Individual and contextual moderators for the relationship of stressor-/resources profiles with well-being, and health
How stressors and resources interact is part of the Job-Demands-Resources-Modell (JD-R, Bakker & Demerouti, 2007). Direct effects are postulated to exist from stressors to strain (called health impairment path), and from resources to motivational gains (motivational path). The JD-R model in addition postulates an interaction effect of stressors and resources; resources should buffer the negative effects of stressors on strain, and stressors (or demands) can enhance positive effects of resources on motivation. Job demands like time- and performance pressure have been shown to be – at least in the short run - positively related to motivational gains, and job performance when enough resources are given (Lepine, Podsakoff & Lepine, 2005; Widmer, Semmer, Kälin, Jacobshagen & Meier, 2012). But even then, stressors keep their health impairment potential. These differential effects of stressors have been labelled “challenge” vs. “hindrance”-stressors. Whereas the general propositions of the JD-R model are well supported in the empirical literature, we still know relatively little about the dynamic processes that evolve over time. Among others, Roe (2008) claimed that psychological research is dealing to much with the question “what is?” instead of asking “what happens?”.
Resilience can be defined as the coping capabilities of a system dealing with changes and problems. Thus, changes over time are part of the resilience definition. Taking a systemic perspective, it gets clear that not only personal resources, but also contextual resources should play an important role in the stressor-strain relationship. An important, yet unanswered, question is how sequences of changing stressors and resources impact the health and well-being of employees. Using an experimental design, De Jong and Rigotti (2014) could show that responses to positive and negative events (here: breaches, and fulfilment of promises) differ dependent on the sequence of events. They could find evidence for habituation effects (in sequences of positive events), sensitization (in sequences of negative events), as well as order-effects. Whether these results generalize to sequences of changing stressors and resources is an open question. It could be expected that a loss spiral (increasing stressors and decreasing resources over time) leads to stronger (negative) effects, as opposed to a gain spiral. Even within the period of a working day, such effects might be apparent (cf., Baethge, Rigotti & Roe, 2015).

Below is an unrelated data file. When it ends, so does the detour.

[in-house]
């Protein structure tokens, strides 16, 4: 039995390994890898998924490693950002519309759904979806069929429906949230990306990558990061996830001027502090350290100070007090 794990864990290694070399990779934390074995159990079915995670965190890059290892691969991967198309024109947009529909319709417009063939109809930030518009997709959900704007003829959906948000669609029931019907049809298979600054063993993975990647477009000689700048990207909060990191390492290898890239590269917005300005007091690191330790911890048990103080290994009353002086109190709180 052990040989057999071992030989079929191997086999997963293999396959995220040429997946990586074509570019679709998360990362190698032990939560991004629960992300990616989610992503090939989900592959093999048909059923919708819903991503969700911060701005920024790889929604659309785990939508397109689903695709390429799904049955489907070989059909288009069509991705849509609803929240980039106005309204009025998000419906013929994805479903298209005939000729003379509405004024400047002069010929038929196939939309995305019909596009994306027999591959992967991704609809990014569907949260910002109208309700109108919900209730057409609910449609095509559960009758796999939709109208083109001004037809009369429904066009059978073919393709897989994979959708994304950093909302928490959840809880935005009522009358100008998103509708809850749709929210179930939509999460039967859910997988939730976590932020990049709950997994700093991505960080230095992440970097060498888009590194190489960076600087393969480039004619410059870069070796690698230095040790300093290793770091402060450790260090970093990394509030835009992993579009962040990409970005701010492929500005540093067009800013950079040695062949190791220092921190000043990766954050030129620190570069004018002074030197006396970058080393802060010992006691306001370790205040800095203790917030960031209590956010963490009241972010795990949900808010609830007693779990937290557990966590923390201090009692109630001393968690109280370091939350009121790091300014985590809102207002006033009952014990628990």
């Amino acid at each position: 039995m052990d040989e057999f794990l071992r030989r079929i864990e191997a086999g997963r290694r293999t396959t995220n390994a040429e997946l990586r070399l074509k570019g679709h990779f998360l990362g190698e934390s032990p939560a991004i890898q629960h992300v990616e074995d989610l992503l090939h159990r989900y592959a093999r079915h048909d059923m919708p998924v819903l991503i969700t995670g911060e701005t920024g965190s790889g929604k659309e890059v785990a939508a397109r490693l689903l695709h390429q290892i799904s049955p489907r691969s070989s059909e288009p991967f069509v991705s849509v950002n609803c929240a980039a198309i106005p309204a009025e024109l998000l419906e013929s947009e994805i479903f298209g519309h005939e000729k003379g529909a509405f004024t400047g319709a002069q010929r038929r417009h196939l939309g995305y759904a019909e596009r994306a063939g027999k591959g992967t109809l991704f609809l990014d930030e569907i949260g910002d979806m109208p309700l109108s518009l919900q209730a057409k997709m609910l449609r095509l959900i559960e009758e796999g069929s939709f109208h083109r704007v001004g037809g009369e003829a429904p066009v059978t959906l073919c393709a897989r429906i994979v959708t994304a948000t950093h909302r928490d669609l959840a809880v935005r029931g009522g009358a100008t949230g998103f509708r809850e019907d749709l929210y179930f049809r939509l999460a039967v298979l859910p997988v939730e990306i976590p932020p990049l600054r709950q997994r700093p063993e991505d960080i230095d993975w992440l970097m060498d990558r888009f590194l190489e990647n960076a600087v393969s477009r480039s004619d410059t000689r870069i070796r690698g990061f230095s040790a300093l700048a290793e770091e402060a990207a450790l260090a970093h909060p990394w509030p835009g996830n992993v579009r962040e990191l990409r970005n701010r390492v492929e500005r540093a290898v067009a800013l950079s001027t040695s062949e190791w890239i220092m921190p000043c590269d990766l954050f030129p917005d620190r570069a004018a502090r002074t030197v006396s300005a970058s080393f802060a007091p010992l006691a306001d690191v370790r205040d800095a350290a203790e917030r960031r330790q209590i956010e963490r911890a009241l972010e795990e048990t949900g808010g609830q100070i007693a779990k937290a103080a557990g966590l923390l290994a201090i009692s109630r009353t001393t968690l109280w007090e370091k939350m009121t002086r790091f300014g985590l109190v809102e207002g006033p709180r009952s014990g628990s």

Stress is not a static phenomenon, but develops in an ongoing interaction of internal and external factors (Lazarus & Launier, 1982). It can be assumed that dynamic processes of stress are again contingent upon internal and external time-variant, as well as time-invariant aspects. Using latent growth mixture modeling (Nylund, Asparouhov & Muthén, 2007) clusters representing different time series can be modeled. These clusters can be tested for differences according to health-, and well-being. The aim of the dissertation project is to model individual dynamic profiles of changing stressors and resources in relation to well-being. As a dynamic setting, organizational change processes could be an option. Organizational restructuring has been shown to be a severe stressor for employees (e.g., Datta Guthrie, Basuil, & Pandey, 2010; Rigotti, Otto & Köper, 2014). Changes in work related stressors and resources are also likely when looking at career transitions (Rigotti, Korek & Otto, 2014). Diary studies can be used to model dynamic processes in shorter time frames (cf. Baethge & Rigotti, 2013), and longitudinal designs with several points of measurement for longer time frames.
Baethge, A. & Rigotti, T. (2013). Interruptions to workflow: Their relationship with irritation and satisfaction with performance, and the mediating roles of time pressure and mental demands. Work & Stress, 27, 43-63. doi: 10.1080/02678373.2013.761783
Baethge, A., Rigotti, T., & Roe, R. (2015). Just More of the Same, or Different? An Integrative Theoretical Framework for the Study of Cumulative Interruptions at Work. European Journal of Work and Organizational Psychology, 24, 308-323. doi: 10.1080/1359432X.2014.897943
De Jong, J. P., & Rigotti, T. (2014). How sequences of breached and fulfilled obligations impact employee outcomes. Academy of Management Conference Best Paper Proceedings 2014, 912-917. doi: 10.5465/AMBPP.2014.108
Rigotti, T., Korek, S., & Otto, K. (2014). Gains and losses related to career transitions within otganisations. Journal of Vocational Behavior, 84, 177-178. doi: 10.1016/j.jvb.2013.12.006